“The location was wonderful with trees everywhere you looked,” said Tim. “But there was no electricity and no mains water and an expensive oil fired heating system guzzling £2,000 a year. So we looked into renewables and installed a large log burner to heat our water and 22 radiators. We also built a wind turbine and installed eight solar panels. So, as long as we have wind and sun, we have power. And if all else fails the generator kicks in so we are never left cold or in the dark.”
In the early days when son Matthew and daughter Gemma were little, Steph helped out primarily with paperwork in the family business. But now she is very much in partnership with Tim in the family business, Wark Forest Landscapes, and can do everything he can – well almost. “I’m not a climber,” she said. “But I can chip, log and stack. And I can split logs with an axe if I have to.” Every good climber needs a trusted groundsman to clear dead wood away and keep the work space tidy, clean and above all safe, added Tim. “Steph makes sure the ropes don’t become twisted and drags fallen logs safely out of the way. I couldn’t do the job without her. She spends her life cleaning up after me, at work and at home!”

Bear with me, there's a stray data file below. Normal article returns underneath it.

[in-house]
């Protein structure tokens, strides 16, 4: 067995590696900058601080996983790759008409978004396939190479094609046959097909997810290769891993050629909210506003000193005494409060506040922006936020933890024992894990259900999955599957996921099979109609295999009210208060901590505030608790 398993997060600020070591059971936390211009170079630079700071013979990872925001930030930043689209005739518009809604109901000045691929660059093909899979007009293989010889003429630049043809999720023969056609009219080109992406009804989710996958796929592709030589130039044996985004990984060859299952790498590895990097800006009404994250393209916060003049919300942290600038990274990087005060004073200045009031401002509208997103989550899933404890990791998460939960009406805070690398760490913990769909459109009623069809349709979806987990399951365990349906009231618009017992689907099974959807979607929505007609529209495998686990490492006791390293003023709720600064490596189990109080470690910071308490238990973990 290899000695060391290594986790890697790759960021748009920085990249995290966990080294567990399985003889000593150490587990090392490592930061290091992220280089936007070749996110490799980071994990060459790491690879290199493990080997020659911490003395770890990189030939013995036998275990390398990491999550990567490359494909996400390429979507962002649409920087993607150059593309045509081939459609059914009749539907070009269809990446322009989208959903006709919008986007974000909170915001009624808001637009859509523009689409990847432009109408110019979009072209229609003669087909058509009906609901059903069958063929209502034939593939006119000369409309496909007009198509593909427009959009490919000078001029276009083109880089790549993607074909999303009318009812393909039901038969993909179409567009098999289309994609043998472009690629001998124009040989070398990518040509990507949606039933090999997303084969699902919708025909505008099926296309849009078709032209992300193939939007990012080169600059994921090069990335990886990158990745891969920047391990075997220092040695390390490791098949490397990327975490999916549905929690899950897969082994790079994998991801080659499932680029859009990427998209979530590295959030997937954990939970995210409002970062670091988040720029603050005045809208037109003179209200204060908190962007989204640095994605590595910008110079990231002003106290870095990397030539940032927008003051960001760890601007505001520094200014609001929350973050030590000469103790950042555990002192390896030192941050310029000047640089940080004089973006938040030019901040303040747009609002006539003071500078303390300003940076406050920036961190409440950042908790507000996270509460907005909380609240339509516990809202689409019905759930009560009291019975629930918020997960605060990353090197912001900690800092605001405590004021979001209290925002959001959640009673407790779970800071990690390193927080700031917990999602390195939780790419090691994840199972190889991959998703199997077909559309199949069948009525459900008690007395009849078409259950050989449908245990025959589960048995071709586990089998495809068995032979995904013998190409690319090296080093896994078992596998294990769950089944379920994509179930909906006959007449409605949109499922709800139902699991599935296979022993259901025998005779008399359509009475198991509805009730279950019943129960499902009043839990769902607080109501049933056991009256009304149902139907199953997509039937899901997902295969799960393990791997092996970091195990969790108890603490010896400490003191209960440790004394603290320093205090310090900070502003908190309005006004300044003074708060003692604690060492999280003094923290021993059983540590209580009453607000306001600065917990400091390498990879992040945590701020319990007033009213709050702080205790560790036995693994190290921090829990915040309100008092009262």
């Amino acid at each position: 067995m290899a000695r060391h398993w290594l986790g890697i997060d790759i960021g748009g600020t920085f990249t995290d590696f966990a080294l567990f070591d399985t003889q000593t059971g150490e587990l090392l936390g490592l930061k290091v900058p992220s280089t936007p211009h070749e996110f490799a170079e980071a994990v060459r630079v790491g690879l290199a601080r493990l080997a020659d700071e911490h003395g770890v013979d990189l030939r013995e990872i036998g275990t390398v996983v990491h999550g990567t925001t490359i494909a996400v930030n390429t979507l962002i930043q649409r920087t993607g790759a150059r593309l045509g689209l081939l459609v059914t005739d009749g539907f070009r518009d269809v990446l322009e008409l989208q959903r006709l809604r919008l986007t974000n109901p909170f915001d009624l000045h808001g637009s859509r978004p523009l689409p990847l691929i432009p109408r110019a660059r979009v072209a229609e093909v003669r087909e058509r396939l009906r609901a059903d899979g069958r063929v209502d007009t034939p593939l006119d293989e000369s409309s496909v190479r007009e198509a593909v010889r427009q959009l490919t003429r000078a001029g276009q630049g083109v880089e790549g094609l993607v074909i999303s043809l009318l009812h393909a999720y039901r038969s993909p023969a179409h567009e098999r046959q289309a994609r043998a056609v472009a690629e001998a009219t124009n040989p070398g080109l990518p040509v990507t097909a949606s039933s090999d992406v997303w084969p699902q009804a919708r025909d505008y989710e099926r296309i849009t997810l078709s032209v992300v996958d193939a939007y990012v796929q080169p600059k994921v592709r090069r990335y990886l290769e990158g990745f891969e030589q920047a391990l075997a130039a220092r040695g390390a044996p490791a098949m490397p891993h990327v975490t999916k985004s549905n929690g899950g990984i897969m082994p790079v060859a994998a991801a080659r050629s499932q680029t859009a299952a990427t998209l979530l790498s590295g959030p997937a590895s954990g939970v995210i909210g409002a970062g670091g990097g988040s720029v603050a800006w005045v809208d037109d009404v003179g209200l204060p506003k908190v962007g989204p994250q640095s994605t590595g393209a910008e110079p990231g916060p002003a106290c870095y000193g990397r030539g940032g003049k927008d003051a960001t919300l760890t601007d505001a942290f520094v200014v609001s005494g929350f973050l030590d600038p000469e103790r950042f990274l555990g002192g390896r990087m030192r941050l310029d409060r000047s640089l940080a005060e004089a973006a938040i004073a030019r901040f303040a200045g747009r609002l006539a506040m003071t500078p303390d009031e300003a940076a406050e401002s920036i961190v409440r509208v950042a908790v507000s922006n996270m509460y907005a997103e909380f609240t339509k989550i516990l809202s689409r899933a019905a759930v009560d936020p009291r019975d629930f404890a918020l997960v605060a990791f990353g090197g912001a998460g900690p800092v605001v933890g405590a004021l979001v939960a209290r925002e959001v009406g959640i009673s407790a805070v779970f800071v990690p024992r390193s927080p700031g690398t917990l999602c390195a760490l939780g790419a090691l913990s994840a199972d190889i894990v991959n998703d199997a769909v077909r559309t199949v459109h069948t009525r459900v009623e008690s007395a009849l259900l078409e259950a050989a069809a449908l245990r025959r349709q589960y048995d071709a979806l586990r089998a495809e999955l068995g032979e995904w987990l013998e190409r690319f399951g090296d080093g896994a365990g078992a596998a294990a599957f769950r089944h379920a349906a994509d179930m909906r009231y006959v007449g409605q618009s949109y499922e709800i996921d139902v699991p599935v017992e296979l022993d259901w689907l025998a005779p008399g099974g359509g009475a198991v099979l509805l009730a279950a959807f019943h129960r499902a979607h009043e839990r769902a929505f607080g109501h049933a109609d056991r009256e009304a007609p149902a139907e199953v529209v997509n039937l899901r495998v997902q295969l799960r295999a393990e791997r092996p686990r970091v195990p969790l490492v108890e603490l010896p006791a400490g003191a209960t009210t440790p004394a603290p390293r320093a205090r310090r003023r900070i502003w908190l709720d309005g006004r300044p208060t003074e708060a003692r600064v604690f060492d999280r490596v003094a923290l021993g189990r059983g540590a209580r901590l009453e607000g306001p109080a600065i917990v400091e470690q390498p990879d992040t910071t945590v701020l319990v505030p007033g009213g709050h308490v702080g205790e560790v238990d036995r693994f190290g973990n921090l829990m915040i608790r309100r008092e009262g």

The demand for logs has increased tenfold since the couple launched their business in 2004 and they now sell an average of 300 tonnes every year. “I have constant phone calls in the winter asking for our help,” said Steph. “One woman needed two truck loads of logs – that’s three metres of wood – every 10 days, but she does have a big house. We always make sure the wood is seasoned and dry. And I will stack them for free if people are struggling.”
Steph makes sure the ropes don’t become twisted and drags fallen logs safely out of the way. I couldn’t do the job without her. She spends her life cleaning up after me, at work and at home!
The couple promote the use of soft wood as it’s readily available in the North of England and conifer timber burns well as long as it’s properly seasoned. Indeed, they use nothing else at home.